The coronavirus disease (COVID-19) pandemic and “vaccine hesitancy” have slowed down the government’s immunization initiative against polio, an official of the Department of Health (DOH) said.
“Aminin man natin o hindi [Whether we admit it or not], the pandemic— and the declaration of the lockdown because of the pandemic really affected the immunization coverage,” said DOH National Immunization Program Manager Dr. Maria Wilda Silva during an online forum hosted by the Pharmaceutical and Healthcare Association of the Philippines (PHAP).
“[For] 2020, the first quarter was comparable to our achievement in 2019 –first quarter. (But) when we look at (the) monthly coverage starting in March, I should say, nakita na natin [we really saw] the effect of the lockdown,” she added.
The National Capital Region and Calabarzon are among the priority areas for polio vaccination, said Silva.
“Unfortunately, we are really lagging behind in terms of coverage, [especially in those] two regions but we are helping them out so that they can do catch up [immunization] because we cannot afford to leave one community behind while the others are protected,” said the health official.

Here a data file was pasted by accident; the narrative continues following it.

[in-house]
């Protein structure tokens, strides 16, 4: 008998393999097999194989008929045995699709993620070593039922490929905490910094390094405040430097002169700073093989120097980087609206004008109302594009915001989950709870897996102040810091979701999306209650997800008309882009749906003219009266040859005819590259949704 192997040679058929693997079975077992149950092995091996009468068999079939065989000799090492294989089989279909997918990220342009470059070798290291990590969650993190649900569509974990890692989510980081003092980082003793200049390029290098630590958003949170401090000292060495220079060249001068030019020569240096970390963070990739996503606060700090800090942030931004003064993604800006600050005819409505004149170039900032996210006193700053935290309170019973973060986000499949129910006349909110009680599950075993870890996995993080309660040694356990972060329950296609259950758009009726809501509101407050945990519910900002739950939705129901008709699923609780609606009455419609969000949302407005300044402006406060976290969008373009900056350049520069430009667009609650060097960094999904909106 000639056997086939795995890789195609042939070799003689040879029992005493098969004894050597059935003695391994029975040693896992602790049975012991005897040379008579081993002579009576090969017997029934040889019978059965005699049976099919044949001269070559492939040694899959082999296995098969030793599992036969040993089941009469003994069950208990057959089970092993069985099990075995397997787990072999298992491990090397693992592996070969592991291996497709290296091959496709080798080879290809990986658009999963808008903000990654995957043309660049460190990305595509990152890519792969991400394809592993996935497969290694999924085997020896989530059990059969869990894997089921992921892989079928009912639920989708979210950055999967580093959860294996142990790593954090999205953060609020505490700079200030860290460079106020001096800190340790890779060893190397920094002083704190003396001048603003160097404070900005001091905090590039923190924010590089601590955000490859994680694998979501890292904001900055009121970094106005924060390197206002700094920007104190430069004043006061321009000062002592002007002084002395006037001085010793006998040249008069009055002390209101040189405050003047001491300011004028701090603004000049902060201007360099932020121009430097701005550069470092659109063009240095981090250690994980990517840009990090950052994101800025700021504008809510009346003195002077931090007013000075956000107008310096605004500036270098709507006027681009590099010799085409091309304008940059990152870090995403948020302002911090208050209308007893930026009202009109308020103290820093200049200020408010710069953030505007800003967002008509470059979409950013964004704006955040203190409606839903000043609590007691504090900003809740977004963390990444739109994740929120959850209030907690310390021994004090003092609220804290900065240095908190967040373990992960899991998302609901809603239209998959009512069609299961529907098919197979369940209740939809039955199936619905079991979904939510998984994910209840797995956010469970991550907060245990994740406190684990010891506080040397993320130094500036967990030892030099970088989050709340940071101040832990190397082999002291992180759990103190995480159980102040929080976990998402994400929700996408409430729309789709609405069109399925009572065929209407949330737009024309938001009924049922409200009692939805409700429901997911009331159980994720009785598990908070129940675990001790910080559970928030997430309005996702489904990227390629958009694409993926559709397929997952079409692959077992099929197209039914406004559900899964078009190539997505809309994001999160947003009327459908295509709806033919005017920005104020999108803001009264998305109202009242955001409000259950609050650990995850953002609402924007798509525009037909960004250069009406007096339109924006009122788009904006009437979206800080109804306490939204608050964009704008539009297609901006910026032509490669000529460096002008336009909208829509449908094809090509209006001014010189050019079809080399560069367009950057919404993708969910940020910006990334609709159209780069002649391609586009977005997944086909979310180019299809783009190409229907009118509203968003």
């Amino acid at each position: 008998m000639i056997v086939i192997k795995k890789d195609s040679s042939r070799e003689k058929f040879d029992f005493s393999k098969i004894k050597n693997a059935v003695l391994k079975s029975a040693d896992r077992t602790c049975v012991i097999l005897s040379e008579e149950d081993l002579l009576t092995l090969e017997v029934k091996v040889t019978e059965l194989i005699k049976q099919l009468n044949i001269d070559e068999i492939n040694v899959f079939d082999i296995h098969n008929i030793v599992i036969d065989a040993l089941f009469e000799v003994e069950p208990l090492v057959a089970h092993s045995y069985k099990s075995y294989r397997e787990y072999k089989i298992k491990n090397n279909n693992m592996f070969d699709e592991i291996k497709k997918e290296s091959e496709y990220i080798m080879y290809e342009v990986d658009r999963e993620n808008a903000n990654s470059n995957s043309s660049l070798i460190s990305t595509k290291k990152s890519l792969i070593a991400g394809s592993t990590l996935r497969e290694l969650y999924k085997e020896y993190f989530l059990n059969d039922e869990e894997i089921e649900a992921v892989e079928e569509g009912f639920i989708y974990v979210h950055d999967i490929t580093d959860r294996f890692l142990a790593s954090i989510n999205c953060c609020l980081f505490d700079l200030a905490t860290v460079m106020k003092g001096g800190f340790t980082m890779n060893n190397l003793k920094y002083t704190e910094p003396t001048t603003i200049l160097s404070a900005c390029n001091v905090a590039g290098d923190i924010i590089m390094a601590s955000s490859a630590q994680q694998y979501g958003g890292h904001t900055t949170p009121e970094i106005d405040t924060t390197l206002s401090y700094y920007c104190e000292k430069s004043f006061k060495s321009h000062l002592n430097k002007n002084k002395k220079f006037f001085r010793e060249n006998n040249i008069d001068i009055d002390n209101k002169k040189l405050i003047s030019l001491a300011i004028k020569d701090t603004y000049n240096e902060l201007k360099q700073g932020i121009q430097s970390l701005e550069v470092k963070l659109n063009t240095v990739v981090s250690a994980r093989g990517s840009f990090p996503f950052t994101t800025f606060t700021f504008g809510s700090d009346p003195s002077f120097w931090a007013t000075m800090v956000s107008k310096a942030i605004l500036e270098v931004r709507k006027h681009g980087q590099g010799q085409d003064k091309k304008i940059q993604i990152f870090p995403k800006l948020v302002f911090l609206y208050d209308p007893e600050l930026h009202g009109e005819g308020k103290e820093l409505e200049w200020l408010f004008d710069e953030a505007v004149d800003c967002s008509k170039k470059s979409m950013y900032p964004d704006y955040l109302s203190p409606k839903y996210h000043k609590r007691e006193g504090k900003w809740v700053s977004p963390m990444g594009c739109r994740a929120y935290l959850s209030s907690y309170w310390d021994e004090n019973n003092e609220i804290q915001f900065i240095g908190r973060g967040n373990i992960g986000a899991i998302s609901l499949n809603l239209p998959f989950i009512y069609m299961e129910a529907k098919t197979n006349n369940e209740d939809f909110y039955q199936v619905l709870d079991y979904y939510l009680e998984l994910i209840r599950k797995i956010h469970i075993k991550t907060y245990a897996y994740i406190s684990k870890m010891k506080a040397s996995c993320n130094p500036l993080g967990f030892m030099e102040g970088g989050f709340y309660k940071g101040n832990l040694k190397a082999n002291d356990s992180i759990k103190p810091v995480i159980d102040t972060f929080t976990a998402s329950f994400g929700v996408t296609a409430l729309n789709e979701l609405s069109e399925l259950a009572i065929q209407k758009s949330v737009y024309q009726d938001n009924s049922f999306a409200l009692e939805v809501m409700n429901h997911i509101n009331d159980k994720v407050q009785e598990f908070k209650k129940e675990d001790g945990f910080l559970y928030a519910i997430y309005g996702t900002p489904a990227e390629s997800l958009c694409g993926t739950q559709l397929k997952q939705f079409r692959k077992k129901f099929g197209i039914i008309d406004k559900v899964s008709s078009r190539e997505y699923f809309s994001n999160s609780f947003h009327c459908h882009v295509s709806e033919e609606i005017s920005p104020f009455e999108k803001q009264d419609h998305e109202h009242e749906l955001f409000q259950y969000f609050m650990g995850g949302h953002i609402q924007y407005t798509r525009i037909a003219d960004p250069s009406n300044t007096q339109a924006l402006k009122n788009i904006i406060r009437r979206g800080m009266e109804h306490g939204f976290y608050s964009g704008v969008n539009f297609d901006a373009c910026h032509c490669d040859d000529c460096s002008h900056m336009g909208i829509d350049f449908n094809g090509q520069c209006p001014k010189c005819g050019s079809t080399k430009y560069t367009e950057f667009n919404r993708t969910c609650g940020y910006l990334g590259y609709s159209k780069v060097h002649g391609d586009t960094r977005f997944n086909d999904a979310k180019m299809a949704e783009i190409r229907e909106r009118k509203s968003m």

Meanwhile, there remains a negative effect of the controversial anti-Dengue vaccine Dengvaxia in the government’s immunization program, said Silva.
“What is also noticeable in this campaign particularly, is vaccine hesitancy because of the Dengvaxia controversy. Akala namin natapos na kami doon [We thought it was already over] and we were able to move forward already because we conducted a measles campaign in the past and we had good coverage,” she said.
“But then, looking at our coverage for polio and looking at the issues and concerns brought about to our attention …indeed, the Dengvaxia controversy still has an impact on their acceptance of vaccination,” she added.
Silva said that the DOH continues to educate the public on the importance of vaccination.
“I know they have been very active on social media and all platforms, informing the community on the importance of vaccination and what would happen if the child is left unprotected,” she said.
“We are doing our best to come up with policies and guidelines both for immunization and infection prevention and control, so as, to assist our implementers in the provision of an immunization service non-stop— despite COVID-19 pandemic,” she added.
The DOH said that there are 25 listed cases of polio infections in the Philippines as of August 25. Sixteen of the infected children have already experienced a disability due to the said illness.
To note, polio is a vaccine-preventable disease that may cause paralysis. Last September 2019, the DOH confirmed the re-emergence of polio in the country, 19 years after the Philippines was declared polio-free by the World Health Organization.